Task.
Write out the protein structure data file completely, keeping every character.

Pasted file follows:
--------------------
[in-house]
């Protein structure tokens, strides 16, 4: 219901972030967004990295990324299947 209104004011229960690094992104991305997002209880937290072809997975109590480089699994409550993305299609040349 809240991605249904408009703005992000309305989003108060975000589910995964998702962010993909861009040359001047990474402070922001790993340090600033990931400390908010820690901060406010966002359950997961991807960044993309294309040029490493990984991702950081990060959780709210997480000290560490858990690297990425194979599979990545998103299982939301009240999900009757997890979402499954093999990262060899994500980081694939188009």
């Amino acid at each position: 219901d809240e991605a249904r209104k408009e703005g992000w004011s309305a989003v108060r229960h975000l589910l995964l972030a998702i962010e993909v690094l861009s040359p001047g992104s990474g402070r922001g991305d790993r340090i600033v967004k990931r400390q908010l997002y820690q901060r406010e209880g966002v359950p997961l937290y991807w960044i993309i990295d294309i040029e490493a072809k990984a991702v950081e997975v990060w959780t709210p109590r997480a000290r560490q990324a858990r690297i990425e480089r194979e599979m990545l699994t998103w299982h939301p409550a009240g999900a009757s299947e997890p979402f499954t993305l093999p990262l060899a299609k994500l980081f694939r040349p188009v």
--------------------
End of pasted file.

[in-house]
């Protein structure tokens, strides 16, 4: 219901972030967004990295990324299947 209104004011229960690094992104991305997002209880937290072809997975109590480089699994409550993305299609040349 809240991605249904408009703005992000309305989003108060975000589910995964998702962010993909861009040359001047990474402070922001790993340090600033990931400390908010820690901060406010966002359950997961991807960044993309294309040029490493990984991702950081990060959780709210997480000290560490858990690297990425194979599979990545998103299982939301009240999900009757997890979402499954093999990262060899994500980081694939188009």
């Amino acid at each position: 219901d809240e991605a249904r209104k408009e703005g992000w004011s309305a989003v108060r229960h975000l589910l995964l972030a998702i962010e993909v690094l861009s040359p001047g992104s990474g402070r922001g991305d790993r340090i600033v967004k990931r400390q908010l997002y820690q901060r406010e209880g966002v359950p997961l937290y991807w960044i993309i990295d294309i040029e490493a072809k990984a991702v950081e997975v990060w959780t709210p109590r997480a000290r560490q990324a858990r690297i990425e480089r194979e599979m990545l699994t998103w299982h939301p409550a009240g999900a009757s299947e997890p979402f499954t993305l093999p990262l060899a299609k994500l980081f694939r040349p188009v």